VestalVirgin Sun 06-Dec-15 21:00:57

I don't know if I was worried or comforted by that now that I think about it.

Great for you, bad for anyone who is in an abusive relationship.

EBearhug Sun 06-Dec-15 23:01:51

There are lots of things about tax and inheritance which happen automatically when you marry in the UK. Most of them (not all) can be done separately if you're in a relationship but not married/civilly partnered.

I mostly don't think the law needs to change for that, but I do think that inheritance laws should be extended include close relationships like siblings who live together, and I also think that some people who live together wrongly think that gives them rights over property or children which they might not have - I think it's fine not to marry if you know what that means legally when you buy property or have children - but many people don't. I'm not sure how you force people to have knowledge, though.

I have a German colleague who said the main reason he and his spouse married was because of the tax benefits.

I'm not sure I should get any benefits because I'm single (although I quite like my 25% council tax discount.) I do think I shouldn't have to be charged extra for being single when I go on holiday and so on. There are some benefits to being single in that I mostly don't have to do things I don't want socially, but there are also a lot of things which are crap about being single, and paying single supplements are one of them.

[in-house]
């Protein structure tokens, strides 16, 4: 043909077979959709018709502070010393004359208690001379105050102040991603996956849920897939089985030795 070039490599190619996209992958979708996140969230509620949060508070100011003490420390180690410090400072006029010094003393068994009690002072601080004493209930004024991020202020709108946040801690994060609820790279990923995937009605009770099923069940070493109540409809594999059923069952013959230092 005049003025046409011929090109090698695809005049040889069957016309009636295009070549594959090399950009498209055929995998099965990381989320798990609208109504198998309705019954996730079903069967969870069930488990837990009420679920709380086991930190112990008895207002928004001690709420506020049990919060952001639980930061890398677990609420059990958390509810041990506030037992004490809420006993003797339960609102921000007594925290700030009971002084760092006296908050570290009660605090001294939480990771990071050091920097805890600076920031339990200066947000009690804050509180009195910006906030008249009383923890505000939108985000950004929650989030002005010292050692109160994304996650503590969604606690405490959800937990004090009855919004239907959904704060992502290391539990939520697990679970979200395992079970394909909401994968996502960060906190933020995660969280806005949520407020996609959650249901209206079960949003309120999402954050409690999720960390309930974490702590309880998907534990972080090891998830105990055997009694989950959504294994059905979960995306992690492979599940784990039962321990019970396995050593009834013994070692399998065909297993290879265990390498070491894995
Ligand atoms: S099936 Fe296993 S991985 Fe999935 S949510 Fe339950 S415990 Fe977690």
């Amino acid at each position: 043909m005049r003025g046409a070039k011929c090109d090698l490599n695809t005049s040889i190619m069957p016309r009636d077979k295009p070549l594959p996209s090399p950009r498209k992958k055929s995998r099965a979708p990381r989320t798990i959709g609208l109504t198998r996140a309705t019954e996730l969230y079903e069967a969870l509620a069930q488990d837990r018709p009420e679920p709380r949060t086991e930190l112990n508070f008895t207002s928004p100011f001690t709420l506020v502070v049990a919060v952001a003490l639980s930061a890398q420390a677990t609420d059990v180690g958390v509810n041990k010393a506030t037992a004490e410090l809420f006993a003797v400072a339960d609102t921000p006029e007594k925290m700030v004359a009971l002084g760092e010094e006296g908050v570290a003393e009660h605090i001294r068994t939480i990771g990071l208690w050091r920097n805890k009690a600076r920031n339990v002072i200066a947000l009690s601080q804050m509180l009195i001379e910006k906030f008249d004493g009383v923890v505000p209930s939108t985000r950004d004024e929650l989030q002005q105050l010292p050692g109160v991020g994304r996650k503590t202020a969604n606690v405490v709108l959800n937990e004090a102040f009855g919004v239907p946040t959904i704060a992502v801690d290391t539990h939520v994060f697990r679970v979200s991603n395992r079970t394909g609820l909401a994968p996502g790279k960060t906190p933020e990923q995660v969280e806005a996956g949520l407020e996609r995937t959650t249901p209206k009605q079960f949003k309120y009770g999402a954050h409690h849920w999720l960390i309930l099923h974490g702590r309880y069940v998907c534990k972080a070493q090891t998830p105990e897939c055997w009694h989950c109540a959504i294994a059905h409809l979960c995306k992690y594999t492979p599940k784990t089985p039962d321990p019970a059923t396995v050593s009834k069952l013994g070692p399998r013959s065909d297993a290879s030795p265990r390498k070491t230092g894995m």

OneMoreCasualty Mon 07-Dec-15 00:19:46

For the hotel, isn't a room, say, £100 to rent for a night and breakfast, say, £10 per person, so a "fair" rate for a couple in the room is £120 and for a single occupant £110? Space is usually the most valuable/scarce commodity.

OneMoreCasualty Mon 07-Dec-15 00:20:36

The 25% council tax discount seems v logical as you create less rubbish, only have one library card etc etc vs a couple or family.

OneMoreCasualty Mon 07-Dec-15 00:22:38

I think we should all be able to nominate a significant person to share our IHT bands etc - maybe with suitable checks to ensure it wasn't a con artist at work (so a sibling would pass straight away).

Destinysdaughter Mon 07-Dec-15 00:27:36

I agree society discriminates against single people in lots of ways. I'd love to go on holiday on my own but all deals are for 2 people sharing a room and there's a massive premium for single people. ' Singles' holidays, although a big market, are also massively overpriced. It sucks Tbh!

VestalVirgin Mon 07-Dec-15 00:52:35

You can share a double room with a female friend, though, can you?

I am most annoyed by the tax thing, to be honest. It rewards people for being married. The assumption behind it seems to be that married couples will have children and single people will not, but that is really outdated.

There should be tax benefits for having children, but not for being a heterosexual couple.

EBearhug Mon 07-Dec-15 01:28:19

You can share a double room with a female friend, though, can you?

Yes - if they are not busy with being a parent or partner, and if they want to do the same sort of things that you do, and can get leave at the same time, and have the same sort of budget.

TBH, I've given up trying to organise holidays with other people. If I don't go by myself, I wouldn't ever go anywhere.

EBearhug Mon 07-Dec-15 01:30:57

There should be tax benefits for having children, but not for being a heterosexual couple.